Today's press conference with Christian Horner and Toto Wolff.
Question to both of you to start with. We've had a thrilling start to the season with some great on-track battles between your teams. What can we expect here this weekend? Who's the hunter, who's the hunted?
Christian Horner: I think the races have been fantastic this year. Every race has been very tight between the two teams and so there's no reason to think this weekend will be any different. I suppose the only variable that we have potentially over the weekend is the weather. As we've seen previously, sometimes when the weather does arrive here it happens in a big fashion. That's going to be another thing to navigate. I think the racing's been fantastic this year and it's been tight and close and we've certainly enjoyed it so far.
Do you think you're on the front foot after last weekend?
CH: I think last weekend was a very strong weekend for us. Tactically we got it right. You could see that there's very little between the two cars, particularly on a Sunday afternoon. So, it's just about getting those marginal gains and getting the set-up right, reading the tyres correctly, reading the weather, getting the strategy right. So, it's going to be about ticking all of those boxes and doing the basics well.
Toto, hunter? Hunted?
Toto Wolff: I think hunter, definitely. I think we were good in France but we got it wrong with how the race panned-out. We could have been more active. In terms of race speed, we were good. It's going to swing. It's going to swing both directions, I believe, depending on the circuit. France should have been more to our advantage, Austria less, but having said that, the championship is long. There are at least 15 races to go. It will be about who can make the least mistakes. Who can optimise the strategy and collect points. DNFs can play a role but certainly at the moment, we're hunting.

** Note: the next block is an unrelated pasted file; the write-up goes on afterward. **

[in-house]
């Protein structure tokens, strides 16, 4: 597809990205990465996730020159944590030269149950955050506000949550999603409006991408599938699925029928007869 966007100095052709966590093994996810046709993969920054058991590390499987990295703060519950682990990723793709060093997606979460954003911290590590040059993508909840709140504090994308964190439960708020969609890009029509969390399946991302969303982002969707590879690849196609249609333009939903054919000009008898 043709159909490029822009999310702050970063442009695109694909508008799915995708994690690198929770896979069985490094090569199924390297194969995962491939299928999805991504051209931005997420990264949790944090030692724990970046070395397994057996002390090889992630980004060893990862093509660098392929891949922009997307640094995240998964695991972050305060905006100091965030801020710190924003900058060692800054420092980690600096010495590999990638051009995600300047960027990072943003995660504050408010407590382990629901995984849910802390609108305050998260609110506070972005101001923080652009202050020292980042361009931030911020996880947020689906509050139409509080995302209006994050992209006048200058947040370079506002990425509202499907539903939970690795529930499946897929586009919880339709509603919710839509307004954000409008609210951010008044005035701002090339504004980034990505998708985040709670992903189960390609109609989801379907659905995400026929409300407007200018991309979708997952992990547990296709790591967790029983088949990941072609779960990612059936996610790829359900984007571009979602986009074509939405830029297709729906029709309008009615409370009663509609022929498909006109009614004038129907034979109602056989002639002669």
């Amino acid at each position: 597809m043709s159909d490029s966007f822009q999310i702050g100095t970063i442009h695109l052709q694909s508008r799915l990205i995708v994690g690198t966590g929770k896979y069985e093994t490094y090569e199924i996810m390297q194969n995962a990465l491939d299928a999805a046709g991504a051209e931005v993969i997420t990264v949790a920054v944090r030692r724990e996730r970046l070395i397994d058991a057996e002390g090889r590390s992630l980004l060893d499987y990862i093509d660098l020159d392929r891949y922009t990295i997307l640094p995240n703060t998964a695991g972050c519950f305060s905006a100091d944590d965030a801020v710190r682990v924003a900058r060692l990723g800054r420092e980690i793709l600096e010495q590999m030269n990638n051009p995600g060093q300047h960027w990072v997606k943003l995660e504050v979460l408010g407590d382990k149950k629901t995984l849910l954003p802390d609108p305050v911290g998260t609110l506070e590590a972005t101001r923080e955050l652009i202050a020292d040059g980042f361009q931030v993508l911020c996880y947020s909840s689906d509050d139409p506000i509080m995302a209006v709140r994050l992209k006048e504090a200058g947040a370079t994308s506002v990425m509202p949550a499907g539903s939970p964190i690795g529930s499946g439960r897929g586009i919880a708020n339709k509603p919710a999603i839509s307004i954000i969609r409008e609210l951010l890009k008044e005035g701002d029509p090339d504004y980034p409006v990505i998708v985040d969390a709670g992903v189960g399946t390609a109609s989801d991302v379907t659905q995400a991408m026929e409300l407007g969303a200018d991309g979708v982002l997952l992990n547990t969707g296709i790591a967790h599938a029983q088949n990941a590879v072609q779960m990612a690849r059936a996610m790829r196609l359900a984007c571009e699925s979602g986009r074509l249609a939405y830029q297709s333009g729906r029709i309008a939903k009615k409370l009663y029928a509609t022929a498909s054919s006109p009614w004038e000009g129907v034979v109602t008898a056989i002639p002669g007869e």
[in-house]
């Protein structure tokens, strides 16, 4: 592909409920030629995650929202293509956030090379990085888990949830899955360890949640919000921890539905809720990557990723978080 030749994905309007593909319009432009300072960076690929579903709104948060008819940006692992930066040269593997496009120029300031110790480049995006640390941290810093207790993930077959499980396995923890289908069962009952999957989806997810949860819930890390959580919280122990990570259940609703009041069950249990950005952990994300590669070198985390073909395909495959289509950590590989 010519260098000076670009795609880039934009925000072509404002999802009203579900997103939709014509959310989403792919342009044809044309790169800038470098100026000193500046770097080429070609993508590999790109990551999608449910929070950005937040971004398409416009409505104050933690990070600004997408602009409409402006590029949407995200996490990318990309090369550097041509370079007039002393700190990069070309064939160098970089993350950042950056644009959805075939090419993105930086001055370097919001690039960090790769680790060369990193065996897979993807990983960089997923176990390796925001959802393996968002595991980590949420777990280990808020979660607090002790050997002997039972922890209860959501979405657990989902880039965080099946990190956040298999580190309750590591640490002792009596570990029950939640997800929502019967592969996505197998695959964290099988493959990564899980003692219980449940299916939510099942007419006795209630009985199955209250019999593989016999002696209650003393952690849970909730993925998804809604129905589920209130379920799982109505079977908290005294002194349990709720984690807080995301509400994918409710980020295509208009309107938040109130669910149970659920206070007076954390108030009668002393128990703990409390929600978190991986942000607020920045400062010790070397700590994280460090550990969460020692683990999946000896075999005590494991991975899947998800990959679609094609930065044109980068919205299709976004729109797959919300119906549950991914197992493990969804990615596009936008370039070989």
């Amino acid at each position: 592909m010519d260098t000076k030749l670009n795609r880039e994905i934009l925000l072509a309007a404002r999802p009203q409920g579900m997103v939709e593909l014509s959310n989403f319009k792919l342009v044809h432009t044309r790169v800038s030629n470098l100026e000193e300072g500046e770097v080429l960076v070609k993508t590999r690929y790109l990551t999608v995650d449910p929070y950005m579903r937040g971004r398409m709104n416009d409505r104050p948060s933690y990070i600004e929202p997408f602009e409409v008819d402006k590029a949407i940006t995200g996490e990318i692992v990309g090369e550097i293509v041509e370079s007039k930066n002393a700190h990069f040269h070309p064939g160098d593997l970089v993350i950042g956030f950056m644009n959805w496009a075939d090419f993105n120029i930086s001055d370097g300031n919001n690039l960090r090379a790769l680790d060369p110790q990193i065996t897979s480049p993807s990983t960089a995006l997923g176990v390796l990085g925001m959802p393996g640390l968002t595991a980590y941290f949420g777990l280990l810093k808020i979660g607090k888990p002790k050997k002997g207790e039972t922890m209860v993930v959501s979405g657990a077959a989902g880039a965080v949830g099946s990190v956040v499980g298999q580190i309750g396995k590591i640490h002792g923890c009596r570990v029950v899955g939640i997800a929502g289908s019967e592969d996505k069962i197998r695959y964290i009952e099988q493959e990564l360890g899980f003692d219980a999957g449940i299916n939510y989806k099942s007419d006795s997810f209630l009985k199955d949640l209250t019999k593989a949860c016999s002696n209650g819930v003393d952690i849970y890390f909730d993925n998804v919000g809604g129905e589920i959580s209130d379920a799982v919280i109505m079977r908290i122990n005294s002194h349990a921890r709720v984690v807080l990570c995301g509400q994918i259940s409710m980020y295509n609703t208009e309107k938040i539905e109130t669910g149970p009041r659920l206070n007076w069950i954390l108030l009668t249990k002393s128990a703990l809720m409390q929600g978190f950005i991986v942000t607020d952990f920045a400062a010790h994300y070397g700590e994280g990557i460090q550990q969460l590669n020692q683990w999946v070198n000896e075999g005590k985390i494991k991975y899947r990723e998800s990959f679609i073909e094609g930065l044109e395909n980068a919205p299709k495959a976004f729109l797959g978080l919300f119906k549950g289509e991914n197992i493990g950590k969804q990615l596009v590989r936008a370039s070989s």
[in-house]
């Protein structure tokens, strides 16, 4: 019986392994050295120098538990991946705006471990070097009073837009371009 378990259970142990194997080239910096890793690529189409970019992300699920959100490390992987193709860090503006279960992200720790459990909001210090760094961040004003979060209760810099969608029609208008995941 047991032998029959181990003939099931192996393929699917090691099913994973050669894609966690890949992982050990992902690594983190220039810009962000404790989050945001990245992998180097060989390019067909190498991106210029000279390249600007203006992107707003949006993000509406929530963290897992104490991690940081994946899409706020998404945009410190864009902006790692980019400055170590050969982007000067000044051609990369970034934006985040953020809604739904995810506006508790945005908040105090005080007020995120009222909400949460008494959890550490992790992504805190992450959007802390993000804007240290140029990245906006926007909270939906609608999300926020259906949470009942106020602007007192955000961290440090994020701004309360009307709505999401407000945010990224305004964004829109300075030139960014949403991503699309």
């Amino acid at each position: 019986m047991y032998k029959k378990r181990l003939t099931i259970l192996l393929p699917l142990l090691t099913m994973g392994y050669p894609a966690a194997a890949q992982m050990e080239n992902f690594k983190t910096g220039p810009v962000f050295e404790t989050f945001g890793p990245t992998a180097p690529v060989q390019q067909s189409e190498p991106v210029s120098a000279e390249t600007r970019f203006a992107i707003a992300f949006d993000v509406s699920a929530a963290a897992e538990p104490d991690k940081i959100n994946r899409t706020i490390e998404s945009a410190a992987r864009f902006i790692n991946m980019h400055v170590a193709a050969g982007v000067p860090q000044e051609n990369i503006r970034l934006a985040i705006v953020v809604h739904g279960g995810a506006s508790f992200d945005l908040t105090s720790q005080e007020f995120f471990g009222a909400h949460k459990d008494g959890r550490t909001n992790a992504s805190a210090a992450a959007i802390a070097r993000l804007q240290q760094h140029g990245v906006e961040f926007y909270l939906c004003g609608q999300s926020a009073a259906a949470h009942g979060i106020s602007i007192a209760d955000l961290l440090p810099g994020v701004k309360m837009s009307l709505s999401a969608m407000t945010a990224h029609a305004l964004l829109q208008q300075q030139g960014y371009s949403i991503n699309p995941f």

Toto, you said after the race on Sunday that you gambled and you lost. Why do you feel the need to gamble?
TW: I didn't mean it in the way of gambling. I'm not a gambler, I don't like to bet on something that I'm not in control of - but there's two Red Bulls now that are in the window and Checo was perfect because he was just in the right window that, if we would have pitted, he was right there. He stayed out. And, we were racing between our two guys, for all the right reasons, I believe, but when you're having a competitor that's as good as Red Bull this year, you've just got to plan and execute in the best possible way for the team.
In terms of the planning, can you give us some insight into what's gone on at the factory this week? What lessons have been learned from Sunday and how much input have the drivers had?